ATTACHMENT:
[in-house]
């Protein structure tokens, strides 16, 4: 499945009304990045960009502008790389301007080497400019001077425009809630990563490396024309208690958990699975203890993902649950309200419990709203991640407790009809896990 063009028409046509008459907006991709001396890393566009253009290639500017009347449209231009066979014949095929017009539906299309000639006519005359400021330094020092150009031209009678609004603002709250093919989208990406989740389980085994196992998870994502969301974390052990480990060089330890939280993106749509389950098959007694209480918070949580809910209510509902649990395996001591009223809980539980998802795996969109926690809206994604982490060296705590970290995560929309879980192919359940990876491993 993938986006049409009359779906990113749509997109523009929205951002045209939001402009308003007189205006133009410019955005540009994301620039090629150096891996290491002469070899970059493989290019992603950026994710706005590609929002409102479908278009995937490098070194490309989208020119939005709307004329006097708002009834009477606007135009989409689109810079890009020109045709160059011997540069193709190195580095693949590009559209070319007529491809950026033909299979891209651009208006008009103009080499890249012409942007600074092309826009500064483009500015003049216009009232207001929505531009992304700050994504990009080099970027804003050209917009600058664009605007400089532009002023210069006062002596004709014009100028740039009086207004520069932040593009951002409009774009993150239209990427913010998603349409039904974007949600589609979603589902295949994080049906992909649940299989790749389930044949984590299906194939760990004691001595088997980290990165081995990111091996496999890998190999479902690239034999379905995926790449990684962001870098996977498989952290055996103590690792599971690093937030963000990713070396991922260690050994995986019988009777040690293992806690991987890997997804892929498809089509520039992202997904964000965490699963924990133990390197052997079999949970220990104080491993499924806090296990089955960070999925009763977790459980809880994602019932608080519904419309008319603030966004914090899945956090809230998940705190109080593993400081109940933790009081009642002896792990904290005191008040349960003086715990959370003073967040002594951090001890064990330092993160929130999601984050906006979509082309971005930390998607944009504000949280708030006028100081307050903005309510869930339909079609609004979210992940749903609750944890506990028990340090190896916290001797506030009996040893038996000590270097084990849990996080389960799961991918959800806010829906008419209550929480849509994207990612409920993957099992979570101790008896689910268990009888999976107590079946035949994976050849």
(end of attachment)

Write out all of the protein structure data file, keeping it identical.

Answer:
[in-house]
């Protein structure tokens, strides 16, 4: 499945009304990045960009502008790389301007080497400019001077425009809630990563490396024309208690958990699975203890993902649950309200419990709203991640407790009809896990 063009028409046509008459907006991709001396890393566009253009290639500017009347449209231009066979014949095929017009539906299309000639006519005359400021330094020092150009031209009678609004603002709250093919989208990406989740389980085994196992998870994502969301974390052990480990060089330890939280993106749509389950098959007694209480918070949580809910209510509902649990395996001591009223809980539980998802795996969109926690809206994604982490060296705590970290995560929309879980192919359940990876491993 993938986006049409009359779906990113749509997109523009929205951002045209939001402009308003007189205006133009410019955005540009994301620039090629150096891996290491002469070899970059493989290019992603950026994710706005590609929002409102479908278009995937490098070194490309989208020119939005709307004329006097708002009834009477606007135009989409689109810079890009020109045709160059011997540069193709190195580095693949590009559209070319007529491809950026033909299979891209651009208006008009103009080499890249012409942007600074092309826009500064483009500015003049216009009232207001929505531009992304700050994504990009080099970027804003050209917009600058664009605007400089532009002023210069006062002596004709014009100028740039009086207004520069932040593009951002409009774009993150239209990427913010998603349409039904974007949600589609979603589902295949994080049906992909649940299989790749389930044949984590299906194939760990004691001595088997980290990165081995990111091996496999890998190999479902690239034999379905995926790449990684962001870098996977498989952290055996103590690792599971690093937030963000990713070396991922260690050994995986019988009777040690293992806690991987890997997804892929498809089509520039992202997904964000965490699963924990133990390197052997079999949970220990104080491993499924806090296990089955960070999925009763977790459980809880994602019932608080519904419309008319603030966004914090899945956090809230998940705190109080593993400081109940933790009081009642002896792990904290005191008040349960003086715990959370003073967040002594951090001890064990330092993160929130999601984050906006979509082309971005930390998607944009504000949280708030006028100081307050903005309510869930339909079609609004979210992940749903609750944890506990028990340090190896916290001797506030009996040893038996000590270097084990849990996080389960799961991918959800806010829906008419209550929480849509994207990612409920993957099992979570101790008896689910268990009888999976107590079946035949994976050849």